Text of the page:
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Editorial Reviews

David Tuller
The Truth About the Drug Companies: How They Deceive Us and What To Do About It, by Marcia Angell, a former editor-in-chief of the New England Journal of Medicine, provides the broadest overview and the most thorough context. Her voice is always authoritative, sometimes testy and often brimming with anger and frustration at what she views as drug-company shenanigans.
The Washington Post
Janet Maslin
Dr. Marcia Angell is a former editor in chief of The New England Journal of Medicine and spent two decades on the staff of that publication. If much of that time was devoted to reviewing papers on pharmacological research, it must have been spent in a state of near-apoplexy.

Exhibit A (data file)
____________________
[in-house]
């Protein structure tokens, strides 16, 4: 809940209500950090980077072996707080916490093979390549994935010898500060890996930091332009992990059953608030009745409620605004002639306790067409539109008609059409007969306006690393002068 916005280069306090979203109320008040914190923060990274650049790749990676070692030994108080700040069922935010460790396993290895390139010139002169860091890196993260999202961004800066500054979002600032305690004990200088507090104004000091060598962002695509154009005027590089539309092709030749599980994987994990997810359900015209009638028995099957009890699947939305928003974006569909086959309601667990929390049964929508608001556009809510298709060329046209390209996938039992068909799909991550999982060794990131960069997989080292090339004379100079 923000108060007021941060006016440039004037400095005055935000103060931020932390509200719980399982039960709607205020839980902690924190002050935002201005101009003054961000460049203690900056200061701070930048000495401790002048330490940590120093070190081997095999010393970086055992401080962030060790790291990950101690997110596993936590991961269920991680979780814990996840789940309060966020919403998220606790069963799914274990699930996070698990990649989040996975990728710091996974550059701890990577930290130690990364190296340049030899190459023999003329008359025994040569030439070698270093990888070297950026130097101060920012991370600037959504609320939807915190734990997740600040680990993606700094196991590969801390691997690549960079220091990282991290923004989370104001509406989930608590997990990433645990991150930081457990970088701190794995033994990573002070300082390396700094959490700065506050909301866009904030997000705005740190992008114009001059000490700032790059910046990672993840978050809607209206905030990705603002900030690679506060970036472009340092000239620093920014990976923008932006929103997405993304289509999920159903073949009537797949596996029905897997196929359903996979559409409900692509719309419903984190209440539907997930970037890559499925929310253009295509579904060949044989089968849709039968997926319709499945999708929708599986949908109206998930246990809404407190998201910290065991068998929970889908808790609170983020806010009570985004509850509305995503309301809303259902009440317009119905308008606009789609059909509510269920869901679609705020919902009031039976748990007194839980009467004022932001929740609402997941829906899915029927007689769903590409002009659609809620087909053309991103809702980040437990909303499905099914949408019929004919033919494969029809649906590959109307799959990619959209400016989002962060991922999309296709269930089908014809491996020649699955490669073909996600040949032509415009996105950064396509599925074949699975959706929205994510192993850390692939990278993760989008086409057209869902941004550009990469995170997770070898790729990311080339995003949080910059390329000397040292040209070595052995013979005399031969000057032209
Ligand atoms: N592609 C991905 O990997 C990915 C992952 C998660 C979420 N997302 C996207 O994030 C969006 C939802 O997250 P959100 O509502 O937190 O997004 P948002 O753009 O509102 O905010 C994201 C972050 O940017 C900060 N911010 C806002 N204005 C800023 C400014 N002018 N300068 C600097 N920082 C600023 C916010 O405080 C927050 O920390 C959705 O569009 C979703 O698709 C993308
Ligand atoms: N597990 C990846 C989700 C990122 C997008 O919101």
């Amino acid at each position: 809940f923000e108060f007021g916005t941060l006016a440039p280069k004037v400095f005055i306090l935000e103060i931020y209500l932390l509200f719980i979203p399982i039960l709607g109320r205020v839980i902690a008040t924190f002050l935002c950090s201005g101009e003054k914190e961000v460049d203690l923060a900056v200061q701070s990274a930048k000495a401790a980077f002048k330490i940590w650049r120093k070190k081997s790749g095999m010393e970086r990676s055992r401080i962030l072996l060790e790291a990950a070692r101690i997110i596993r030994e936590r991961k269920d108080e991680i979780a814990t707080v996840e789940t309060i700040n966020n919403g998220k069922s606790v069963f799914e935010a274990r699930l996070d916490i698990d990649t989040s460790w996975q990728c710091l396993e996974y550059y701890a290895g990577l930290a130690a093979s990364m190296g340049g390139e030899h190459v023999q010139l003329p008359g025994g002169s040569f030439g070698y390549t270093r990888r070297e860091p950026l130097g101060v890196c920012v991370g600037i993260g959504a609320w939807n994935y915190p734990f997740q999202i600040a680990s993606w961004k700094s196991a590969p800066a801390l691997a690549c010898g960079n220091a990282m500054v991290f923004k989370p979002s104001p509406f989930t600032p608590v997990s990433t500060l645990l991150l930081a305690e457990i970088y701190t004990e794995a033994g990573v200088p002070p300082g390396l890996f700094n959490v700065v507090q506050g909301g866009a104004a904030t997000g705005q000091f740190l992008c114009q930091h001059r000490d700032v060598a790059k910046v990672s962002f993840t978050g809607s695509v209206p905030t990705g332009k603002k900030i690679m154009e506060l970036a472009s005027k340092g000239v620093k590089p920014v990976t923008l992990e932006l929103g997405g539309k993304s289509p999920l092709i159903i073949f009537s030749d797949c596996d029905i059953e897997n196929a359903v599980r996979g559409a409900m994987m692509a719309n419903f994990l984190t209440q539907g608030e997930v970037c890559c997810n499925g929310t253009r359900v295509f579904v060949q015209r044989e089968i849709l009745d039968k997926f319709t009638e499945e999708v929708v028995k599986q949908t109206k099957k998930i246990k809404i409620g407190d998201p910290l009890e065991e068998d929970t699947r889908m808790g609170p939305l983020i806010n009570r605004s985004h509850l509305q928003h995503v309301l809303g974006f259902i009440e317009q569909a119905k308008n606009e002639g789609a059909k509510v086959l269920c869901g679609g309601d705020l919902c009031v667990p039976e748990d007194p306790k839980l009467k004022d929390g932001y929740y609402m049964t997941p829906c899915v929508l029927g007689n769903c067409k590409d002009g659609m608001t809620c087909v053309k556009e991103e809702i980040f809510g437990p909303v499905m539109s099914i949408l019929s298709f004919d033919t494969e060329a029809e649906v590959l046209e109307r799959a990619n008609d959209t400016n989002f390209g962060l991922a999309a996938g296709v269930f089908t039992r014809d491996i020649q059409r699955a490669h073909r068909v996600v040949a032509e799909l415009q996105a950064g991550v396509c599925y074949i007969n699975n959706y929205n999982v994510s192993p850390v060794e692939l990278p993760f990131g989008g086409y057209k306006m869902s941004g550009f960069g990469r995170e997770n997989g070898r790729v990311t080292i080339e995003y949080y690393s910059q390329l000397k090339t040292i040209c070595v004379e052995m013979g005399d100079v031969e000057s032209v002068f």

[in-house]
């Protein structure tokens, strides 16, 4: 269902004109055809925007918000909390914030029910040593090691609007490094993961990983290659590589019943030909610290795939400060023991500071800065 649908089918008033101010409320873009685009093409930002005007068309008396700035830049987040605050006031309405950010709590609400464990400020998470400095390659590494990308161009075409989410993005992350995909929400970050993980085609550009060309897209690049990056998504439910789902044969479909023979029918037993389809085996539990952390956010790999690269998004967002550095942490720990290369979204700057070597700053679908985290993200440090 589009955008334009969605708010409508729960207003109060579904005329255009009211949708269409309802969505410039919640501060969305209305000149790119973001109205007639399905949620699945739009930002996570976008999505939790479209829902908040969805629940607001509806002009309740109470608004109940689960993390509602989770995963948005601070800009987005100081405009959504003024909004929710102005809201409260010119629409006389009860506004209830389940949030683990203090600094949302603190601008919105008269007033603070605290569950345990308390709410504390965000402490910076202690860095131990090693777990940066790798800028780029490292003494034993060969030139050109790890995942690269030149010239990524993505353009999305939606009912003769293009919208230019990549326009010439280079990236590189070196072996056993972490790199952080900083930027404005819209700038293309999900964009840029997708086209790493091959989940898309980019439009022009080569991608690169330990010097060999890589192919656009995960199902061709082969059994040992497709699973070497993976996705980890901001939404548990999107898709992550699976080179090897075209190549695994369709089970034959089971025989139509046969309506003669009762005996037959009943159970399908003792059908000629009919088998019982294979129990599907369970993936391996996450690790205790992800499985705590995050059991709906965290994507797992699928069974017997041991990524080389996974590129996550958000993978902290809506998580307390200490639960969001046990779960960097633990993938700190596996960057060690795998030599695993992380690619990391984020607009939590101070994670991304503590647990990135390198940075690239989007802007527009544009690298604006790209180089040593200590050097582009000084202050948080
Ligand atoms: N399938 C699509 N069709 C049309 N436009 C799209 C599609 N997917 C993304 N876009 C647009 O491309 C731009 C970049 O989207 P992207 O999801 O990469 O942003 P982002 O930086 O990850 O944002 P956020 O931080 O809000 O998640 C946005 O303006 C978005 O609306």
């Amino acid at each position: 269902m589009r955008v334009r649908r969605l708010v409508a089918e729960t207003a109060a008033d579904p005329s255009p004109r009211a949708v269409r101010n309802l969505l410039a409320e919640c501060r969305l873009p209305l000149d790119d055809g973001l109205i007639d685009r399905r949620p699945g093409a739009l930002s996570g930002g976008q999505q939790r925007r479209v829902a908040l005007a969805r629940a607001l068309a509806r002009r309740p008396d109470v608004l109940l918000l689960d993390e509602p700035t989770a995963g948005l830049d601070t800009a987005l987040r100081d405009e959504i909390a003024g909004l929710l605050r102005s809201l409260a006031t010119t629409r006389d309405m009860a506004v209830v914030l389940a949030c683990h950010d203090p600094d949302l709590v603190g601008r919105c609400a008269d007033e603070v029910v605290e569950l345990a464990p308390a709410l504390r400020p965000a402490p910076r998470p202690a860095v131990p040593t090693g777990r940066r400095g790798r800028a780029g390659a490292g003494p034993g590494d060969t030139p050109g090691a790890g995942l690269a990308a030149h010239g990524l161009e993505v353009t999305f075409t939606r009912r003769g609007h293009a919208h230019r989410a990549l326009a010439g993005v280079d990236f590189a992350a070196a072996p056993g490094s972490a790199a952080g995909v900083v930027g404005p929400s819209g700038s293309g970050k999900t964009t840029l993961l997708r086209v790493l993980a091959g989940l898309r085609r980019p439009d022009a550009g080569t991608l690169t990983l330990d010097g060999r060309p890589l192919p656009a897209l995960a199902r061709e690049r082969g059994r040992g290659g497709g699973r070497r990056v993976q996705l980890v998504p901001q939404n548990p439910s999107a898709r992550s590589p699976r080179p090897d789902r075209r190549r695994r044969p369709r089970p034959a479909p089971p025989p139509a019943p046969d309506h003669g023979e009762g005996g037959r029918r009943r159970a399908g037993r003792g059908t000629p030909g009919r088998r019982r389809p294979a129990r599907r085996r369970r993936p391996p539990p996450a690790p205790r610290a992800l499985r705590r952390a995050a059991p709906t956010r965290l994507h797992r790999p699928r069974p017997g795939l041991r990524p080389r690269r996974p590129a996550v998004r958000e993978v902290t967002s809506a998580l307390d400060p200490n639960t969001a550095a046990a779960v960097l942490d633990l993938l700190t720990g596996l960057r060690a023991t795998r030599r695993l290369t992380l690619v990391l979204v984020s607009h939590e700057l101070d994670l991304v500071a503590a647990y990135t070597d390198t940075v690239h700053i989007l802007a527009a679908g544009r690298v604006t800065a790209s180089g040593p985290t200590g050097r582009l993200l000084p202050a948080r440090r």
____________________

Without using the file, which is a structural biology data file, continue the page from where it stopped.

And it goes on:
Her new book is a scorching indictment of drug companies and their research and business practices. "Despite all its excesses, this is an important industry that should be saved - mainly from itself," she writes.
— The New York Times

Publishers Weekly